A similar scenario unfolded in West Coast trading as lower power loads translated to weaker next-day power pricing and lower next-day gas prices. The California ISO predicted that Wednesday's peak load of 32,374 MW would drop to 31,014 MW Thursday.

According to IntercontinentalExchange, at NP-15 peak power for Thursday fell $2.32 to $43.69/MWh and peak power into SP-15 skidded $1.90 to $46.03/MWh. At COB power for delivery Thursday dropped $2.65 to $37.54/MWh.

Gas at Malin fell 7 cents to $3.57, while parcels at the PG&E Citygates were lower by 6 cents to $3.83. At the SoCal Citygates, next-day gas was seen at $3.86, down 5 cents. At the SoCal Border, Thursday gas changed hands at $3.70, down 6 cents. On El Paso S Mainline next-day gas came in at $3.75, off a penny.

Other major market centers were unable to escape the day's selling. Deliveries to the Chicago Citygates dropped a dime to $3.72, and at the Henry Hub, Thursday packages were seen at $3.68, 1 cent lower. Deliveries to Opal dropped 3 cents to $3.55 and on El Paso Permian next-day gas was quoted at $3.52, down 4 cents.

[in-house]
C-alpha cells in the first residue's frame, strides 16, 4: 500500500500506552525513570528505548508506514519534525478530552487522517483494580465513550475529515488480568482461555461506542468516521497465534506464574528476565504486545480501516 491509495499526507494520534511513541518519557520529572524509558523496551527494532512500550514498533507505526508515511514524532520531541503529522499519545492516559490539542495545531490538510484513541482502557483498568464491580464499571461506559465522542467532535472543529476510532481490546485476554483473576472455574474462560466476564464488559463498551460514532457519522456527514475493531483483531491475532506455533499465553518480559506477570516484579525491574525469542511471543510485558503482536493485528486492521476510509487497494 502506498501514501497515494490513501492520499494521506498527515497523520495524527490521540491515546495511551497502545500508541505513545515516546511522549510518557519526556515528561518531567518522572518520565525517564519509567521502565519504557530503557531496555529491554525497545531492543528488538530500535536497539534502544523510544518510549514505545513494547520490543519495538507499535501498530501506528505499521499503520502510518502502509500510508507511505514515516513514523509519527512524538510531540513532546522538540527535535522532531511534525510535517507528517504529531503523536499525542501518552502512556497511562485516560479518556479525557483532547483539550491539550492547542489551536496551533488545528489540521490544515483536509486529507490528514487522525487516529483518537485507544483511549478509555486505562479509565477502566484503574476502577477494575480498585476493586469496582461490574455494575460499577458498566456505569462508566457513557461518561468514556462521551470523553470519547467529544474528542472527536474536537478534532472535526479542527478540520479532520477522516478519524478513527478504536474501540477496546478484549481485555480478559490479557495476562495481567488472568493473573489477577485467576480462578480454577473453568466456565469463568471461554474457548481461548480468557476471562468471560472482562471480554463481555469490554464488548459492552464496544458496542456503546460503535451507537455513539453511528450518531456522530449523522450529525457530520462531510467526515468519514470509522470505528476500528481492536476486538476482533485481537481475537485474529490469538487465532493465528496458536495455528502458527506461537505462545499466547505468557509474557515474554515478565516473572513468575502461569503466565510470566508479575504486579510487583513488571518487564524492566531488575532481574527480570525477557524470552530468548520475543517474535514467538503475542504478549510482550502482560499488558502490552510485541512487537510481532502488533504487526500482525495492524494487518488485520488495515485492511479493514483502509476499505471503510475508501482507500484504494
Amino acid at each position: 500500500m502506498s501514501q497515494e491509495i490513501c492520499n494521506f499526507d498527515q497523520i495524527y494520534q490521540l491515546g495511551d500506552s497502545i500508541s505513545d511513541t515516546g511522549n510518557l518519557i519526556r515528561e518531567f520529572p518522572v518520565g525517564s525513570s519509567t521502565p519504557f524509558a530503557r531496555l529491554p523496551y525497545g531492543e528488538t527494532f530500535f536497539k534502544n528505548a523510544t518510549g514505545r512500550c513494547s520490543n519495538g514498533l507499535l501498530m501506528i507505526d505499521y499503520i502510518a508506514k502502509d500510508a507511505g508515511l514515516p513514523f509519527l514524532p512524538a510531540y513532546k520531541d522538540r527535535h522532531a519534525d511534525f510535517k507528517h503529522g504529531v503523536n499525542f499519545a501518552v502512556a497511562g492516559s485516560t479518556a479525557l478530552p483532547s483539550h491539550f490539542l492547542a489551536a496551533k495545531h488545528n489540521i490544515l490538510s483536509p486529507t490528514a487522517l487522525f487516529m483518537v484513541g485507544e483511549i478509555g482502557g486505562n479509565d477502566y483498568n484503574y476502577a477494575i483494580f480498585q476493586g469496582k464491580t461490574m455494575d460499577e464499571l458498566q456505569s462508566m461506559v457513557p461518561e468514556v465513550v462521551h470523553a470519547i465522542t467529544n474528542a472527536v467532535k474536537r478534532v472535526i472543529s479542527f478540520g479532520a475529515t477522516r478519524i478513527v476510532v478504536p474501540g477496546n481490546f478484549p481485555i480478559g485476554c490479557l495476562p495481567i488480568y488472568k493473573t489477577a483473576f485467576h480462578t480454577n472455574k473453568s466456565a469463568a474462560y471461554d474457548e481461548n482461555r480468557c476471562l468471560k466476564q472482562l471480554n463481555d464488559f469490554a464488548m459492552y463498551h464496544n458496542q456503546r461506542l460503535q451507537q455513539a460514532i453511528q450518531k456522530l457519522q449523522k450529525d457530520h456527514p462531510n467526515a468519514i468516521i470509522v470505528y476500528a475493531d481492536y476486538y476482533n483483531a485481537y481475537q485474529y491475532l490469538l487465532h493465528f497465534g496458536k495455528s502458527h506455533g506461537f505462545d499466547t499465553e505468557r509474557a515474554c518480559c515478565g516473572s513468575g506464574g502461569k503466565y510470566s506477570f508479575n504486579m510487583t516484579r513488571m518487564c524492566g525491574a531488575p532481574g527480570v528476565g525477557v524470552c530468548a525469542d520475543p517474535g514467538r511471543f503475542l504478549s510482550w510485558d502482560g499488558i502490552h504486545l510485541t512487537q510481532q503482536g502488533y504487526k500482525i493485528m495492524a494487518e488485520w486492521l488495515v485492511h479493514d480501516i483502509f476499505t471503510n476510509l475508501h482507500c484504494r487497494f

Futures traders are looking for the day's weakness to continue pending the outcome of Thursday's Department of Energy (DOE) Energy Information Administration storage report. "I look for prices to continue down to $3.48-3.50,” said a New York floor trader. “We should come in a little bit lower Thursday and see what happens with the [storage] number. I'm hearing a 21 Bcf build.”